Documentary takes new look at autism

Wretchesandjabberers.org

Tracy Thresher and Larry Bissonnette

 

By Dylan Archbold

 

Johnson State College students were confronted with a new way to look at autism April 1, as the documentary “Wretches & Jabberers” took the audience on a journey with two men with autism. The movie follows Larry Bissonnette and Tracy Thresher on their multi-country journey, undertaken to meet others afflicted with autism, and to attempt to raise awareness about the plight of autism sufferers in poverty stricken corners of the world. Along the way they will get to know several memorable people, some with autism, and some that are trying to help improve conditions for people with autism. The film deploys a unique blend of somber education and circumstantial humor to attempt to teach without lecturing.

This is actually a very difficult film to review. On the one hand, I can jabber on about my impressions about every piece of media that I come across, but on the other all of my cinephile training doesn’t leave me with much experience in reviewing documentaries.

Well, here is my crack at it: “Wretches & Jabberers” is a highly engaging flick that delves into a very serious topic, and manages to be uplifting as well as fascinating and humorous. Both Thresher and Bissonette are compelling subjects to observe, and despite their limitations in communicating they are impressively eloquent and witty. All of their screen time is mesmerizing, as everything from their extreme frustration to their quiet contemplation is outside the audience’s usual expectation for people with mental problems, and all the more moving because of it. Any problems that the film might have, have nothing to do with our two wandering men. And that is where my inexperience with documentaries comes into play, because it isn’t as if I can come down on the acting, or nitpick over some gaping plot hole like I usually do.

The most distracting factor in this heartwarming journey would have to be the editing of this movie. The initial setup is linear, from a starting point in Vermont, then working throughout the various countries of Japan, Finland, etc. That being the case, it is wrenching when whole sections of the trek are depicted in non-chronological order. One minute we will be in Japan, watching Tracy and Larry see the sights of the city, only to have a scene from a Finnish interview play for a few minutes, when the trip to Finland won’t happen for another 40 minutes.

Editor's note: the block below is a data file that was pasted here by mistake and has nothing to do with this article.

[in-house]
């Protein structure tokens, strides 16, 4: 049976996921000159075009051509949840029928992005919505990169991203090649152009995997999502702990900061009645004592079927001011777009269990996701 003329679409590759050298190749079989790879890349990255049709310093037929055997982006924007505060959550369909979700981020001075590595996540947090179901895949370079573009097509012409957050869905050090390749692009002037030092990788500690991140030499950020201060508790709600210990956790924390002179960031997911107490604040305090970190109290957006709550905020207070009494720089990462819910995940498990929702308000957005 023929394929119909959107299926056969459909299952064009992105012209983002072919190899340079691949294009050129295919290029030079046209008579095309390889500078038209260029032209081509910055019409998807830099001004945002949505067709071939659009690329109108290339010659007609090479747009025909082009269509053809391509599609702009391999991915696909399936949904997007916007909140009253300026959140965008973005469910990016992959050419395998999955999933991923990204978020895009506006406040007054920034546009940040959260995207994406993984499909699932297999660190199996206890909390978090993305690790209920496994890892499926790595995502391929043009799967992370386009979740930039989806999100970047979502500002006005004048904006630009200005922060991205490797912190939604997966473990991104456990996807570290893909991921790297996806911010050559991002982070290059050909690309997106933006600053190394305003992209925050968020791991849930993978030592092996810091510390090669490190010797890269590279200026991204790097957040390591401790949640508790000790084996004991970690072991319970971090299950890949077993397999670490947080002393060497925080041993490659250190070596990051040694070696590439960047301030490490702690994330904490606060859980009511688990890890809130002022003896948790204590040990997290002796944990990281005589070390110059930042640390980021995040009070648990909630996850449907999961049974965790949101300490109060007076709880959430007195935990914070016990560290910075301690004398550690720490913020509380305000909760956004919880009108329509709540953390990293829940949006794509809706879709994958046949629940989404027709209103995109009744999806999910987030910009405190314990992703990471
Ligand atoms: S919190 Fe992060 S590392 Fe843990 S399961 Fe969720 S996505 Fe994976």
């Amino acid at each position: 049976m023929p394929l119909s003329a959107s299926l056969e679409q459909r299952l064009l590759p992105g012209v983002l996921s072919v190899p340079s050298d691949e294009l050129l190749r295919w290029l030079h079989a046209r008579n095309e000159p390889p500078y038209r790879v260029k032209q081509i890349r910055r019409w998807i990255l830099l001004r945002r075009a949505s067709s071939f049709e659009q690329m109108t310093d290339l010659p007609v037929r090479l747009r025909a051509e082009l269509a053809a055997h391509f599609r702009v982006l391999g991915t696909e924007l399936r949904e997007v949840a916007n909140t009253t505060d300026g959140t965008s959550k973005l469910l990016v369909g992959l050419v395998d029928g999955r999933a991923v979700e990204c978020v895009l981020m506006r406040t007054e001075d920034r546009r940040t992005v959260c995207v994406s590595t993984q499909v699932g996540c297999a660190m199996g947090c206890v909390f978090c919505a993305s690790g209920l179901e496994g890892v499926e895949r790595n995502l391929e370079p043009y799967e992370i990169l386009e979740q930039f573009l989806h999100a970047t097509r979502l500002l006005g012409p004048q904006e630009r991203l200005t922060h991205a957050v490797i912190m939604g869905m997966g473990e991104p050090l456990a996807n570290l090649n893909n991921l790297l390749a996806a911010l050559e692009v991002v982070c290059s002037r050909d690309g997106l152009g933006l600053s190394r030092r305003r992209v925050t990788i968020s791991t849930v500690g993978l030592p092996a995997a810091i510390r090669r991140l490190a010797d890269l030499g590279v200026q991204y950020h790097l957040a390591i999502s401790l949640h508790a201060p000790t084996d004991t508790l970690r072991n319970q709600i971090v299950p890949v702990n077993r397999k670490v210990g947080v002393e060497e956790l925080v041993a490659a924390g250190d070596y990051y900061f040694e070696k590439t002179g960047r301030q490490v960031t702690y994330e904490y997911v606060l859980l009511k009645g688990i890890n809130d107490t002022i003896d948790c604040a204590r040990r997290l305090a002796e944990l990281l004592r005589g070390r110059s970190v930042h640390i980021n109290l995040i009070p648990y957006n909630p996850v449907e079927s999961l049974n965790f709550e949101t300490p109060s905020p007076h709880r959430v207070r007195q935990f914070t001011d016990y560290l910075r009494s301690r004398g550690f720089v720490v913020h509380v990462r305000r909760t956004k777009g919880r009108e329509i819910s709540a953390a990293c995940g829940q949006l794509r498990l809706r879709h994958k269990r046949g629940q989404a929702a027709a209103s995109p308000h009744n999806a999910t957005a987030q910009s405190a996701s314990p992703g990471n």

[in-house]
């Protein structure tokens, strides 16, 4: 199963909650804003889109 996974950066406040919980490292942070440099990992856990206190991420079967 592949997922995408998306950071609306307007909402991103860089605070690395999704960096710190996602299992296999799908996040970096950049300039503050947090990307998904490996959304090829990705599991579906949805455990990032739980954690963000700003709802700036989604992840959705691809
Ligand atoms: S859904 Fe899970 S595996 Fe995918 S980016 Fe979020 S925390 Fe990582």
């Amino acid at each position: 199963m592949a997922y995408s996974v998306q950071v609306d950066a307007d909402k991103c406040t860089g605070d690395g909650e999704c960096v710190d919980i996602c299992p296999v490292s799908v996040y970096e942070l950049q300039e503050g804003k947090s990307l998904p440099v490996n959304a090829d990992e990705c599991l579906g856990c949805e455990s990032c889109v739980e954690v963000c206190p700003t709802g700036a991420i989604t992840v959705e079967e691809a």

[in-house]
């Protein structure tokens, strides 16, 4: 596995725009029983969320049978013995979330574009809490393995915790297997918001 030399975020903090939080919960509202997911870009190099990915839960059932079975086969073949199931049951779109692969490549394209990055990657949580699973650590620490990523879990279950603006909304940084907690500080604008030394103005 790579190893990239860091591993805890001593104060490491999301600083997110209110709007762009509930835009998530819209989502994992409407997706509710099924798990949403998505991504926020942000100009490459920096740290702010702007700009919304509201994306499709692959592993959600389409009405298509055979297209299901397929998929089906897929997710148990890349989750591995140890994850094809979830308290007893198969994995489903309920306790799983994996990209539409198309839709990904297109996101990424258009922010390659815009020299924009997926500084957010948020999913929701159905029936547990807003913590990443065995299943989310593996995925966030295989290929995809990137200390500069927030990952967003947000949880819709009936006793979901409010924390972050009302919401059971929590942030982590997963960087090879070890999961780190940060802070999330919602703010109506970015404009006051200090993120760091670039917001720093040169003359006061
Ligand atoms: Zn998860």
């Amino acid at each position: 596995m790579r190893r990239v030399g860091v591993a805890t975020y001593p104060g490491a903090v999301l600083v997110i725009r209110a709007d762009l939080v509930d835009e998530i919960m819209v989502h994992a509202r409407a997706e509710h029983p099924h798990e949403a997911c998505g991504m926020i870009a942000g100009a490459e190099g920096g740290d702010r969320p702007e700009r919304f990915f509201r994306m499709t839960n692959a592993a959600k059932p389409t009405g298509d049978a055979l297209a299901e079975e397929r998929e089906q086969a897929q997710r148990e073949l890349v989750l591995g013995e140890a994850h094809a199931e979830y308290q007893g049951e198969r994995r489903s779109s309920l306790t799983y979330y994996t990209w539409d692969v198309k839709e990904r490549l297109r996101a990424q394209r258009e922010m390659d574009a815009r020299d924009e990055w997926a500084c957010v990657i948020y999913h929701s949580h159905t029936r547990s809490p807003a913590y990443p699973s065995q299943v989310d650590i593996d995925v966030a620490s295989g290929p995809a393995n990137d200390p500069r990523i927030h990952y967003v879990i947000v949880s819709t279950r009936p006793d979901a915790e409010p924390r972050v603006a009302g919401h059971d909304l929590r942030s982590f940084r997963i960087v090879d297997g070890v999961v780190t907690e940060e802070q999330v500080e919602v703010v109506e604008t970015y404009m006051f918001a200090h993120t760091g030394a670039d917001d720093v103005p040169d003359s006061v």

The editing is the biggest sin I can see with this film, so if that doesn’t bother you, I recommend you watch the film and get a fascinating look into the worlds of these two men.

 

 

By Lindsay Brown

A conversation with Academy Award winning documentary producer and director Gerardine Wurzburg:

 

What inspired you to embark on this project?

I was interested in exploring the world of those most ignored, people with no spoken language who are presumed to not be competent.

 

What surprises did you encounter when making this film?

The power of the film is the empathy that people in the film express to each other, and their ability to connect so quickly even though they have never met in person. Their words needed to be translated and they were ages 16 – 52. Meeting someone like yourself who believes in your capacity can change anyone.

 

Greatest frustration in making the film?

That Larry and Tracy missed out on a full education, they would have thrived as full academic students at Johnson State College; you all certainly understood their humor and life.

 

Most important lesson you’d like viewers to take away?

That “differences” are a construction and a limitation. That unfortunately we often seek out those like ourselves –speakers, age, race, gender, et cetera– and miss out on the insights, perspective and humor of people like Larry and Tracy. This day forward, step out of your box.

 

Of what significance were cultural differences relevant in the making of this film?

Surprisingly, Larry and Tracy could leap cultural boundaries like Superman. This meant stepping out of comfort zones of food, language, weather, [and] cultural personality, and finding the human common thread.